A Note from the Editor:
Here’s why frog-bit matters: It’s a newly identified, extremely harmful invasive species that we have the chance to nip in the proverbial, and literal, bud. Throughout the Great Lakes Basin we face the staggering task of battling over 180 invasive species that threaten the immediate and sustainable health of our ecosystem. Not to mention our economy. It’s estimated that aquatic invasives alone cost the region over 100 million dollars annually. It’s an urgent, titanic issue that rarely makes the headlines, despite it’s mounting importance. The Great Lakes Bureau is committed to bringing this issue to the forefront by covering stories about known existing threats, as well as emerging ones and highlighting the latest research and innovations in the fight. With the help of our partners throughout the region, like writer Adrian de Novato, of Science Around Michigan, we’ll be paying special attention to this subject in the coming year.
Reeds Lake, Fisk Lake under threat by harmful invasive species
by Adrian de Novato
Aquatic invasive species can happen to anyone. That’s what East Grand Rapids, Michigan residents will be telling themselves after water management experts found a particularly devious species, European frog-bit, in Reeds Lake, Fisk Lake, and the connecting waterway.
The leaves are small and heart-shaped, oft-described as resembling small lily pads. A single, beautiful white flower with three petals and a yellow center blooms above the water.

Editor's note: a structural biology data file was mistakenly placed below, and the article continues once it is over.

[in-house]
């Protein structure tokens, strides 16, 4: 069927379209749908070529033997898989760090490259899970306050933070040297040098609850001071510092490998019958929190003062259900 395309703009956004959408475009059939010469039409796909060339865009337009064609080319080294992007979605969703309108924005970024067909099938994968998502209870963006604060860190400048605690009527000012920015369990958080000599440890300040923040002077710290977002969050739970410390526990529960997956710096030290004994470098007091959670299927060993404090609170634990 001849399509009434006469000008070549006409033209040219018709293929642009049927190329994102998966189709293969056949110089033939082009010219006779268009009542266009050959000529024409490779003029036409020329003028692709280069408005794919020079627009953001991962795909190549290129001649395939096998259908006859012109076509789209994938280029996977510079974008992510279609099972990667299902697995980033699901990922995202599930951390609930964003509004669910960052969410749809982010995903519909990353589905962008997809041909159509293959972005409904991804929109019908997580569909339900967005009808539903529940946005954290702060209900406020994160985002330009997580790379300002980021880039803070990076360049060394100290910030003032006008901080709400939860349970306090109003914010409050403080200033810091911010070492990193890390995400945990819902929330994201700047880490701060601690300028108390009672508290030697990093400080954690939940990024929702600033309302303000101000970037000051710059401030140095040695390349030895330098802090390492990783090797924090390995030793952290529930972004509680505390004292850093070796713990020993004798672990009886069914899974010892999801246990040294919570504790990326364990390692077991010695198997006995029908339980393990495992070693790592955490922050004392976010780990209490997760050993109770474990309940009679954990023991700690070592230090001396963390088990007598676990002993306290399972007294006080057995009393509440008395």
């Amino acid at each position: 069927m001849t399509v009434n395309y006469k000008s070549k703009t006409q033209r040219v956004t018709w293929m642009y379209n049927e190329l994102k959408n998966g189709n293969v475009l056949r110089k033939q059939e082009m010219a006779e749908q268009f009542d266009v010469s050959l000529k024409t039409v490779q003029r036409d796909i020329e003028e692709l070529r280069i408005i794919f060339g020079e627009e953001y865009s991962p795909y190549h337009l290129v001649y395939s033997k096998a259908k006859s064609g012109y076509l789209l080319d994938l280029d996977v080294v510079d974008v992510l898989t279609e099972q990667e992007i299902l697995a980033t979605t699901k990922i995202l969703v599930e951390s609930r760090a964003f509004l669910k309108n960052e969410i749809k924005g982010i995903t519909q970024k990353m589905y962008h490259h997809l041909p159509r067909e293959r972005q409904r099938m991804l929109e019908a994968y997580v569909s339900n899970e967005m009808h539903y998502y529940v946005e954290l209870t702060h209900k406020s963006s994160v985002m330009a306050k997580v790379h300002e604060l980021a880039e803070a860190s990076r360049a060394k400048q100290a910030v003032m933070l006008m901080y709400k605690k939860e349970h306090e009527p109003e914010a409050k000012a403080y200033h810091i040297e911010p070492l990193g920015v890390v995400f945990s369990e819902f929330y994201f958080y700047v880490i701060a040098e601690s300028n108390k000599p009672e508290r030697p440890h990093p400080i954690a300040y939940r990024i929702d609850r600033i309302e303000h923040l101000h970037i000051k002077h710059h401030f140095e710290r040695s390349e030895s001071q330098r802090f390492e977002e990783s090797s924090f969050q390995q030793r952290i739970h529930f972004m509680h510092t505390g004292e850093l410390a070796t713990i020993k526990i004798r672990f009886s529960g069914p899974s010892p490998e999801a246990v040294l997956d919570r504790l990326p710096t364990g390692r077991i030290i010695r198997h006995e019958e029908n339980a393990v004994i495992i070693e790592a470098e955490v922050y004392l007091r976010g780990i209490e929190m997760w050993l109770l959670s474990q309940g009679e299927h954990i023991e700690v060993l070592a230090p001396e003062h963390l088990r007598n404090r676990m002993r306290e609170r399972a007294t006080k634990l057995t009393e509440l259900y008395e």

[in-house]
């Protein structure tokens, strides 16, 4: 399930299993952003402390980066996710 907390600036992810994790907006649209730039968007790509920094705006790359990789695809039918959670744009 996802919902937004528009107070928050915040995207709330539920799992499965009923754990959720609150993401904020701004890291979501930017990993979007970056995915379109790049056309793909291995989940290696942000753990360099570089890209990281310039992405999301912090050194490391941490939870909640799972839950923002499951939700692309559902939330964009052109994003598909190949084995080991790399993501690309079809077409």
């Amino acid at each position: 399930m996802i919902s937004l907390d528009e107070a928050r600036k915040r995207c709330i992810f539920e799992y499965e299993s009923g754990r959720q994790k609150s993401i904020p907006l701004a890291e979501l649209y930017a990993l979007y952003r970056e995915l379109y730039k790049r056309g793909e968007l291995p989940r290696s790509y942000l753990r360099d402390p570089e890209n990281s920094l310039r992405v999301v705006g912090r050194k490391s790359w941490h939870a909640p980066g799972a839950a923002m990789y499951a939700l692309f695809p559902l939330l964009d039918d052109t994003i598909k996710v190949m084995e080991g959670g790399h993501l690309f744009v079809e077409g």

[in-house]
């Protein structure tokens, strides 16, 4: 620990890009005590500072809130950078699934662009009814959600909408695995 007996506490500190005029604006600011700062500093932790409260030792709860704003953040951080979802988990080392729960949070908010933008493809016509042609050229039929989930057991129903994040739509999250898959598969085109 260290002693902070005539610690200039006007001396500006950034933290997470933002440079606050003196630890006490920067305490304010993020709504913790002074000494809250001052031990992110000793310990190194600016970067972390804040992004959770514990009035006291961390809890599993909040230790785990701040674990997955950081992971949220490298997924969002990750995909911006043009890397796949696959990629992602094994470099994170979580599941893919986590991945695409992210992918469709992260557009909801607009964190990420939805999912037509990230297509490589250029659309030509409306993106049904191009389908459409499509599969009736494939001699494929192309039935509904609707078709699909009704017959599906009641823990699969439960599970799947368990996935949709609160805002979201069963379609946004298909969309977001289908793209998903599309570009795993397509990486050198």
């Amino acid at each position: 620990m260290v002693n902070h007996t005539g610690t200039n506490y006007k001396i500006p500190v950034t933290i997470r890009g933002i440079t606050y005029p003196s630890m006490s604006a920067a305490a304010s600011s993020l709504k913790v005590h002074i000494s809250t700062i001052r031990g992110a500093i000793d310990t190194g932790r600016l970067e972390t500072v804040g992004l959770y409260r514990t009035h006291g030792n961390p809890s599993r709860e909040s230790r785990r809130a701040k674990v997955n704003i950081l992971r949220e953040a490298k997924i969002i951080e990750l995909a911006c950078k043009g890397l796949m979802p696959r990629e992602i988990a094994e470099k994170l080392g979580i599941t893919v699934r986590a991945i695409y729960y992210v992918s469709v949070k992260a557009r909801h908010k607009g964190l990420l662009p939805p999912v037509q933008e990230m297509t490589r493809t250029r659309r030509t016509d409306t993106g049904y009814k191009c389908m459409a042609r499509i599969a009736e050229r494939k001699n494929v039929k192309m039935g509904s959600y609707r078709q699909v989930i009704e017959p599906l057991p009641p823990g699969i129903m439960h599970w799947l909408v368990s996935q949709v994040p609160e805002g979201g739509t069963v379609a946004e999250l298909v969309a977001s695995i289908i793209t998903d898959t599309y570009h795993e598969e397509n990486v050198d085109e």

As aquatic invasive species go, frog-bit is near the top in terms of concern. It grows in enormous mats along the surface, blocking native plants and sunlight from reaching below. In shallow areas with larger infestations, fish spawning is prevented.
Growth may be so immense that swimming, boating, and kayaking are no longer possible. When a large mat dies at year’s end, oxygen levels fall creating a condition we call aquatic hypoxia.
On Monday, experts from the West Michigan Cooperative Invasive Species Management Area (CISMA) conducted a full survey of both lakes and their connecting waterway to confirm the presence at the behest of the Michigan Department of Natural Resources. The original report of an infestation came as a result of an inspection done by city of East Grand Rapids’ lake management firm, PLM Lake & Land Management Corp.
Drew Rayner, coordinator of West Michigan CISMA, notes that the infestation is to the point where hand removal is no longer an option and that it is too late in the season for an herbicide application. Discussion is taking place concerning how to proceed.
One thing is for sure. Residents of Reeds Lake and Fisk Lake should take note. A frog-bit infestation will impact both fishing and recreational activities. If allowed to spread, it will impact waterfront properties.